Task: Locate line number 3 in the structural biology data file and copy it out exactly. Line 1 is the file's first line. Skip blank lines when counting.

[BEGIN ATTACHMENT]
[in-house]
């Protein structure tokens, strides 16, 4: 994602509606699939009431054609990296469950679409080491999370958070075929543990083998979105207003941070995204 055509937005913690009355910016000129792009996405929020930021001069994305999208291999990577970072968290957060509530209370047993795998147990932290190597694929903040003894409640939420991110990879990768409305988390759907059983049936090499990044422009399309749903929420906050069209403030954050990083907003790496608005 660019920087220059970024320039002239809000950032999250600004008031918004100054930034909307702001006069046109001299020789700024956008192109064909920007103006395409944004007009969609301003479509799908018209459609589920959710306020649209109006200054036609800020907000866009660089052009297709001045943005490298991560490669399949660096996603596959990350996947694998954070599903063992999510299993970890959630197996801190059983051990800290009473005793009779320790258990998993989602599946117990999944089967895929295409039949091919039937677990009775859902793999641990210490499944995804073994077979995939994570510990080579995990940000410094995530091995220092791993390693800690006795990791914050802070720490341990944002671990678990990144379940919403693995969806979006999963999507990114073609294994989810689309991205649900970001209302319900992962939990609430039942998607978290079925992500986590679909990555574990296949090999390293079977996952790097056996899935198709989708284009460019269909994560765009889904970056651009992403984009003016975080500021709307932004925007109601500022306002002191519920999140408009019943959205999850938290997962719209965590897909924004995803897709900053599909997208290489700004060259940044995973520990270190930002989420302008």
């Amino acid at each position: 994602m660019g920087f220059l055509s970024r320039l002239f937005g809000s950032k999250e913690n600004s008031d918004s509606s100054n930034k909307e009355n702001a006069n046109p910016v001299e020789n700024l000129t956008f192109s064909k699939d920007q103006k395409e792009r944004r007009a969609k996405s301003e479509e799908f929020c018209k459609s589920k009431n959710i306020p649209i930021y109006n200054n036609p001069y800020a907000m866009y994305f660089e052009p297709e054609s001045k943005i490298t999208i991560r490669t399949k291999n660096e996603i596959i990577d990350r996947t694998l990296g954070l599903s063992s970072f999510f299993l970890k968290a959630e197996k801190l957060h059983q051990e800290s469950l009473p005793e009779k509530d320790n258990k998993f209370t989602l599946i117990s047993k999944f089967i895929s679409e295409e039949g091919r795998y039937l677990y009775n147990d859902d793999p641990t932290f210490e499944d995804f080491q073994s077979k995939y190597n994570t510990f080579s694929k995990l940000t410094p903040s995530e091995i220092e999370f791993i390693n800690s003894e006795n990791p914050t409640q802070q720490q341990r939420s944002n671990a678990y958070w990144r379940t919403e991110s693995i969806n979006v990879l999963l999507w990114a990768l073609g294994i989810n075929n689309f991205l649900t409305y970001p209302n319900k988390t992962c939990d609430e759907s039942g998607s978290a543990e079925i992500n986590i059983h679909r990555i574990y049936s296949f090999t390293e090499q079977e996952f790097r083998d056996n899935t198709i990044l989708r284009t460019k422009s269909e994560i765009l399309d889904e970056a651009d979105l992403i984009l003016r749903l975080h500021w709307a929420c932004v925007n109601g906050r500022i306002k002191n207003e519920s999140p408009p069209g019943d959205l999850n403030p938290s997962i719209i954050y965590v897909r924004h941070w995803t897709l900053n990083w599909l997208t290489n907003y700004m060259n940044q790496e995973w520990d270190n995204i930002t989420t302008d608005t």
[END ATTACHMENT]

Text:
């Amino acid at each position: 994602m660019g920087f220059l055509s970024r320039l002239f937005g809000s950032k999250e913690n600004s008031d918004s509606s100054n930034k909307e009355n702001a006069n046109p910016v001299e020789n700024l000129t956008f192109s064909k699939d920007q103006k395409e792009r944004r007009a969609k996405s301003e479509e799908f929020c018209k459609s589920k009431n959710i306020p649209i930021y109006n200054n036609p001069y800020a907000m866009y994305f660089e052009p297709e054609s001045k943005i490298t999208i991560r490669t399949k291999n660096e996603i596959i990577d990350r996947t694998l990296g954070l599903s063992s970072f999510f299993l970890k968290a959630e197996k801190l957060h059983q051990e800290s469950l009473p005793e009779k509530d320790n258990k998993f209370t989602l599946i117990s047993k999944f089967i895929s679409e295409e039949g091919r795998y039937l677990y009775n147990d859902d793999p641990t932290f210490e499944d995804f080491q073994s077979k995939y190597n994570t510990f080579s694929k995990l940000t410094p903040s995530e091995i220092e999370f791993i390693n800690s003894e006795n990791p914050t409640q802070q720490q341990r939420s944002n671990a678990y958070w990144r379940t919403e991110s693995i969806n979006v990879l999963l999507w990114a990768l073609g294994i989810n075929n689309f991205l649900t409305y970001p209302n319900k988390t992962c939990d609430e759907s039942g998607s978290a543990e079925i992500n986590i059983h679909r990555i574990y049936s296949f090999t390293e090499q079977e996952f790097r083998d056996n899935t198709i990044l989708r284009t460019k422009s269909e994560i765009l399309d889904e970056a651009d979105l992403i984009l003016r749903l975080h500021w709307a929420c932004v925007n109601g906050r500022i306002k002191n207003e519920s999140p408009p069209g019943d959205l999850n403030p938290s997962i719209i954050y965590v897909r924004h941070w995803t897709l900053n990083w599909l997208t290489n907003y700004m060259n940044q790496e995973w520990d270190n995204i930002t989420t302008d608005t």